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Cardinal Onaiyekan tasks politicians on service delivery

By Eric Ojo

The Metropolitan of Abuja Province, John Cardinal Onaiyekan has admonished those aspiring for public offices and political positions in Nigeria to ensure that their quest for political leadership, is solely driven by a genuine passion and zeal to serve the people.

Cardinal-John-OnaiyekanCardinal Onaiyekan said politics is not a game of deceit for a few criminals and dishonest people but rather, it has to do with how the society is organized, adding that those who are privileged to be elected into public office should see it purely as a call to service.

He also noted that those who feel they are called to render service to the community in political leadership are rendering a sacred service to God as well.

“Therefore, a good politician is a servant of God for the people. This has to be the way forward for our country Nigeria. If political office is seen as an opportunity to genuinely serve the people, then only honest people would aspire to such a position. And when they are there, they will do what is right for all”, he said in his homily at the thanksgiving Mass to celebrate the centenary of the advent of the Catholic faith in Ekiti land, which was held recently at St Patrick’s Catholic Cathedral Church, Ado Ekiti.

He equally spoke extensively on the importance of freedom of religion, interfaith harmony and cooperation which, according to him, culminates in religious dialogue.

The cardinal also harped on the need for the government to address the plight of the Nigerian youths, especially in the area of unemployment and absence of social security scheme in the country.  “The situation of young people in our country is a cause of grave concern. Many of them having studied hard and achieved significant success in their training roam the streets with no work and no employment. This can be very frustrating and discouraging and creates the conditions for anti-social behaviour”, he warned.

Cardinal Onaiyekan therefore called on the government and Church leaders to find a lasting solution to such devastating and avoidable situation because the youths, he said, are the future of both the nation and the Church.

“Those who speak of a time bomb ticking away are not exaggerating. Efforts of government need to be more focused and more effectively monitored. In the Church however, we still need to play our own role. It is a challenge that we cannot abdicate”, he added.

He also urged Catholic faithful to be role models in the society they live in pointing out that this is one of the major tasks of the Church in the larger society. He added that the centenary celebration also challenges the faithful on the tasks ahead in respect of the apostolate and mission of the Church in the diocese and the country at large.

The six tasks ahead of the Church, according to him, include, deepening of the faith; living the faith; the mission imperative of the Church; interfaith harmony; role of the Church in the society at large and the role and fate of the youth, especially in the Church.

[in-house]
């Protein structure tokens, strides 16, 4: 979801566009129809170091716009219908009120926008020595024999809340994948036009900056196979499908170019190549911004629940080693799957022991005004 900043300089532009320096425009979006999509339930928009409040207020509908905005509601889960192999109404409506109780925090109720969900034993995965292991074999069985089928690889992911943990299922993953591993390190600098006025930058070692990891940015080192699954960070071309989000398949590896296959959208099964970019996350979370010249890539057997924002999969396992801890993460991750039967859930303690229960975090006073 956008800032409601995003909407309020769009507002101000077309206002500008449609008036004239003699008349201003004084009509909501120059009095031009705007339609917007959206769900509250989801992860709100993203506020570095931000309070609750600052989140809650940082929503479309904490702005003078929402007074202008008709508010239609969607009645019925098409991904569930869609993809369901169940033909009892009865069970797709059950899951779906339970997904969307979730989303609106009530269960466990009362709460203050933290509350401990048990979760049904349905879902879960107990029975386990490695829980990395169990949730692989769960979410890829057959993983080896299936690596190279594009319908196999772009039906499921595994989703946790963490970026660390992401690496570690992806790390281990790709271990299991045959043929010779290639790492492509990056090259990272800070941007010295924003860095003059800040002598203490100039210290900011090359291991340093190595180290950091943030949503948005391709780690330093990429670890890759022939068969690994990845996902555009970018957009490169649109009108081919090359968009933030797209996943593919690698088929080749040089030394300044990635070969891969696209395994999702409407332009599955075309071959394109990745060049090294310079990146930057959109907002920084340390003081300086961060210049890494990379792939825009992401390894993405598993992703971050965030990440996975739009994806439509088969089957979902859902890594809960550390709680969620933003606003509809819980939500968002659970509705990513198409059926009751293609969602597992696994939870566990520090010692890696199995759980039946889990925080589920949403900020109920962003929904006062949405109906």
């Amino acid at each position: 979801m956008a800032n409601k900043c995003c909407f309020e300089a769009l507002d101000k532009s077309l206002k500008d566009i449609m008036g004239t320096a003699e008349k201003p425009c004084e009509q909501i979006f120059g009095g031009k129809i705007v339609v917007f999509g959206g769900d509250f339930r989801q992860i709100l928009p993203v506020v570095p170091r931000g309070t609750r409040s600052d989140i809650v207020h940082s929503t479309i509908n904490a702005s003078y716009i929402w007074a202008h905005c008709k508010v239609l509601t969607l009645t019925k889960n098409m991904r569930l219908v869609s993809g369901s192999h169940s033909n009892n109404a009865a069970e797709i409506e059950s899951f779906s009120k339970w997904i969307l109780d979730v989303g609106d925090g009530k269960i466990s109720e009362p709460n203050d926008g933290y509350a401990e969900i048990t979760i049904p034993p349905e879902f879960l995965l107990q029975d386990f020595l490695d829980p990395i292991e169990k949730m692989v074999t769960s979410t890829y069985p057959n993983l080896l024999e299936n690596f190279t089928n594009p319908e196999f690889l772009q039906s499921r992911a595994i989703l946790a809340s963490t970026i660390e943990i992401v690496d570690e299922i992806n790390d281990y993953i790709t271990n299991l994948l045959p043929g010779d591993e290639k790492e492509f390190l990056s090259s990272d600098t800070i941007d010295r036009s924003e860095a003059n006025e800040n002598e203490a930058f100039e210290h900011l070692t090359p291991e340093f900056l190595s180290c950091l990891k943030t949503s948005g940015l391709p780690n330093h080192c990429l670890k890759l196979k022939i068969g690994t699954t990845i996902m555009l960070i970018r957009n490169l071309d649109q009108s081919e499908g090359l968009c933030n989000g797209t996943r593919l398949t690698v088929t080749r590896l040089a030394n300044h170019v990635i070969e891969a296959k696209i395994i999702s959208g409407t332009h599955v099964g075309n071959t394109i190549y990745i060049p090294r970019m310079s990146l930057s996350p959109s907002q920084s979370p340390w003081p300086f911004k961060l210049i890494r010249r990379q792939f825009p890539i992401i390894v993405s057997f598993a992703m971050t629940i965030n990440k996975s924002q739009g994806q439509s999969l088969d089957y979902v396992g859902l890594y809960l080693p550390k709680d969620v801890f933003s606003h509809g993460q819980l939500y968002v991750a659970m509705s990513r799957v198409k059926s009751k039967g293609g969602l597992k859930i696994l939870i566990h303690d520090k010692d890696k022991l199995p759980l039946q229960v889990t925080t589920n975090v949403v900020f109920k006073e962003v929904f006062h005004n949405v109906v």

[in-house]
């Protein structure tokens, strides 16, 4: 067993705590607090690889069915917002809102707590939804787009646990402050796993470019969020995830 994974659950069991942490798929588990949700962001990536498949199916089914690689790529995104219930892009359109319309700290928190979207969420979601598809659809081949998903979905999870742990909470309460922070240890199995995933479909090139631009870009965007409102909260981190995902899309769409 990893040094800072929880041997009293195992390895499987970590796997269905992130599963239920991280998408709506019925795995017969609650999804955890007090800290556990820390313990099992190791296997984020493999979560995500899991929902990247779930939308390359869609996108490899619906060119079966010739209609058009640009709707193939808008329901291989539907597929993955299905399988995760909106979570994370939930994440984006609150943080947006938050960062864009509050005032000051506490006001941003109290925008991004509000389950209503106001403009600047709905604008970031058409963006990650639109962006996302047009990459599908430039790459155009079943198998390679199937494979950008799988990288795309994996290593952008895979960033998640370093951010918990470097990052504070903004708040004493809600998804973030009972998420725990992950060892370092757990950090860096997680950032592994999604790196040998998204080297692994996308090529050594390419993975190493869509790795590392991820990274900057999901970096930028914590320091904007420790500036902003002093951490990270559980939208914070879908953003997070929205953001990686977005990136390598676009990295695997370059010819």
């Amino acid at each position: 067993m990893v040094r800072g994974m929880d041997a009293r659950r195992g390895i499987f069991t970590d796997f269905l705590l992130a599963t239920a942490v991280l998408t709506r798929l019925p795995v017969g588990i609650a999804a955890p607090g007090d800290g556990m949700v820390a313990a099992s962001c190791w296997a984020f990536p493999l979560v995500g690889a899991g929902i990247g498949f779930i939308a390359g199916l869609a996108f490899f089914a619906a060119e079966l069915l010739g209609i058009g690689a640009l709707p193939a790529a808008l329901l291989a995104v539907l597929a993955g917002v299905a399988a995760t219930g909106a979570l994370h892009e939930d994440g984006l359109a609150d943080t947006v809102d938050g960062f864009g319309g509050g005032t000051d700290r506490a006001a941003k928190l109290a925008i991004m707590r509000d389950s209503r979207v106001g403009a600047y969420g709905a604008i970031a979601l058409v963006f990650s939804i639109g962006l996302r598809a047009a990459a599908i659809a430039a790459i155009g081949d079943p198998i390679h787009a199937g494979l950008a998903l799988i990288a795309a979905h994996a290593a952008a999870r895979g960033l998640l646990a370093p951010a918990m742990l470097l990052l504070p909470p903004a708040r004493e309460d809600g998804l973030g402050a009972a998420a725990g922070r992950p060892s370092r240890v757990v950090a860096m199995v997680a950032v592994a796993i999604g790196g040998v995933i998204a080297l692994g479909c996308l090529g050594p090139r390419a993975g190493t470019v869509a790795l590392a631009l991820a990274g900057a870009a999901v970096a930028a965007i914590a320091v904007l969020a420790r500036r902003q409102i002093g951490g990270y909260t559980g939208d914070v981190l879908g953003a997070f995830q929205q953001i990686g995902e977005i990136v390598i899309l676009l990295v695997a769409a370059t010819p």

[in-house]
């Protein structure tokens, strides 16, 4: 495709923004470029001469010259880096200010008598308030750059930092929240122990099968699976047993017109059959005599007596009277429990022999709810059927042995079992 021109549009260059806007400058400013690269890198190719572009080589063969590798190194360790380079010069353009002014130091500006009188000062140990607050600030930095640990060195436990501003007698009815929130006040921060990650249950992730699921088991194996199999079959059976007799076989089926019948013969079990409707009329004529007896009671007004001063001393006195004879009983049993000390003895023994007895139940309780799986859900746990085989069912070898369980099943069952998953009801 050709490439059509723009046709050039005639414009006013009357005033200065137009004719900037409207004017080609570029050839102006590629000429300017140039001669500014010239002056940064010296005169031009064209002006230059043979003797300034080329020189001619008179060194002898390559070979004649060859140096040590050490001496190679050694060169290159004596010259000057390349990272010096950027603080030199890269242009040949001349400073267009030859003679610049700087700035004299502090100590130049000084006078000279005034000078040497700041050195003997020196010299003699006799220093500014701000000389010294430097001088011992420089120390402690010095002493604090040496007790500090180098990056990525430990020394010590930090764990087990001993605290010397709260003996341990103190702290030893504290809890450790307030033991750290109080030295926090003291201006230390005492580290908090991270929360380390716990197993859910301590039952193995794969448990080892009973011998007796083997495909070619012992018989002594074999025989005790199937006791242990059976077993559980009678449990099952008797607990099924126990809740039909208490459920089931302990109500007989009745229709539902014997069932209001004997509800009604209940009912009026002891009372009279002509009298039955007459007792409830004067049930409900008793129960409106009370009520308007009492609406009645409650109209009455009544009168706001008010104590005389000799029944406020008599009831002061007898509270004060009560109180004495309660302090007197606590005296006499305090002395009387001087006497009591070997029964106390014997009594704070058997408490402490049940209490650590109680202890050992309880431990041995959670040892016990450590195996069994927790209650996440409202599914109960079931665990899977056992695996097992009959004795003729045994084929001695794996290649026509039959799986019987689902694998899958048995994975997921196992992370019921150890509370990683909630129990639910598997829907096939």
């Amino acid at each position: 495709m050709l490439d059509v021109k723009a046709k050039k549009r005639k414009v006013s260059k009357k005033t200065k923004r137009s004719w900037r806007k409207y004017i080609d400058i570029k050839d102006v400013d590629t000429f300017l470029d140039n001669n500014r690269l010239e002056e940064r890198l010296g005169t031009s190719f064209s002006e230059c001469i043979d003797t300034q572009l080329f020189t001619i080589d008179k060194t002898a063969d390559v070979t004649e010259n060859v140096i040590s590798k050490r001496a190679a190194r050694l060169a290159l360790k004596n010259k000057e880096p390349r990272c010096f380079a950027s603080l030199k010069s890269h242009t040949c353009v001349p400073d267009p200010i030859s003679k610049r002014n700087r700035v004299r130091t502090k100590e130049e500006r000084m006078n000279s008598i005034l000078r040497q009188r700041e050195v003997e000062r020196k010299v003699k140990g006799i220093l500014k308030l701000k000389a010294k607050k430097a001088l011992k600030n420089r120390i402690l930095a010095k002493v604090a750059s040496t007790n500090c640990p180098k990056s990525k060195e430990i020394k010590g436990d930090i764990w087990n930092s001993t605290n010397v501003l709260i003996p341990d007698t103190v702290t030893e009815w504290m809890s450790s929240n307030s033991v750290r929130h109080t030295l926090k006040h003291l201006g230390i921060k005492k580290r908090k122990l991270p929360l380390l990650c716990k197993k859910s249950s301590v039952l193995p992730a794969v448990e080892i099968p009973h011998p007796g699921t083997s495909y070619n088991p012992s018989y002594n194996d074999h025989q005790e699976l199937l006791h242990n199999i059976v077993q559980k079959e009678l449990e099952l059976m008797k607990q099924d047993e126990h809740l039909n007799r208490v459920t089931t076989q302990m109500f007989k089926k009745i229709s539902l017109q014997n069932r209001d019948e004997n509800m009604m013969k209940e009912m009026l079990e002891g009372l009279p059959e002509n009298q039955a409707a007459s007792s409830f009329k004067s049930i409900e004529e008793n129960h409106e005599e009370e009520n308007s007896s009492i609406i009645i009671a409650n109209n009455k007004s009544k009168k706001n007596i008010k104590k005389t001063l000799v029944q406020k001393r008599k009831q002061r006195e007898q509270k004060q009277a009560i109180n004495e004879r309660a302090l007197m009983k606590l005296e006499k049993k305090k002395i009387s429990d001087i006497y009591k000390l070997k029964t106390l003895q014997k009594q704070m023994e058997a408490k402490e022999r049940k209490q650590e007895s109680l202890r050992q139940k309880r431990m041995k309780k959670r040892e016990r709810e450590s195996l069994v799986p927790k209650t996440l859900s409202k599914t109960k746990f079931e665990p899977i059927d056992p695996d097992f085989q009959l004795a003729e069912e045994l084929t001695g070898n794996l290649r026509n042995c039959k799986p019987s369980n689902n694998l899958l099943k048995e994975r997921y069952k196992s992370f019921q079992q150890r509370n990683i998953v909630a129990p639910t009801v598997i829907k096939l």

Speaking on the need for Catholic faithful to deepen their faith, he counselled that them to not only improve on their faith but also to constantly go back to the sources to renew it because according to him, “doubts will always come. Clouds may sometimes cover our vision”.

Going down memory lane, Cardinal Onaiyekan traced the growth of the Church in Ekitiland since its inception in 1813 and commended the missionaries, who brought the faith, the early Catholic faithful who accepted the faith and the succeeding generations for the continuation of the faith.

He also commended the first set of indigenous priests, the catechists and others who helped in the spreading of the Good News of Christ in the land. He particularly praised Bishop Michael Fagun, the first indigenous bishop of the Diocese.

“With the creation of the diocese of Ekiti, the development of the Church took a fast turn, as we can see from the great increase in the number of local priests who have been ordained in the past forty years. We cannot forget either the establishment of an indigenous Congregation of Rev. Sisters here in the diocese, the Sisters of St Michael the Archangel. The Church has grown and has become to a large extent self-sustaining and self-propagating”, he further stated.

He equally used the occasion to correct the notion that Christianity rode on the back of colonialism to enter the country. He noted that both the Christian missionary work and the colonial enterprise had divergent sometimes opposing agenda, adding that the coming of Christianity into the country was the handwork of God which has no link or dependence whatsoever on the advent of the colonialists.

“What is certainly important to note is that those who claim that the Christian faith rode on the back of colonialism into our country have not read the history accurately and correctly. We had indeed several instances where the colonial government was a clear obstacle to the work of Christian Missionaries especially in the Northern part of Nigeria. The word of God does not need any colonial masters to make its way. It has the power of its own which has continued long after the colonial era is finished and gone”, he stressed.


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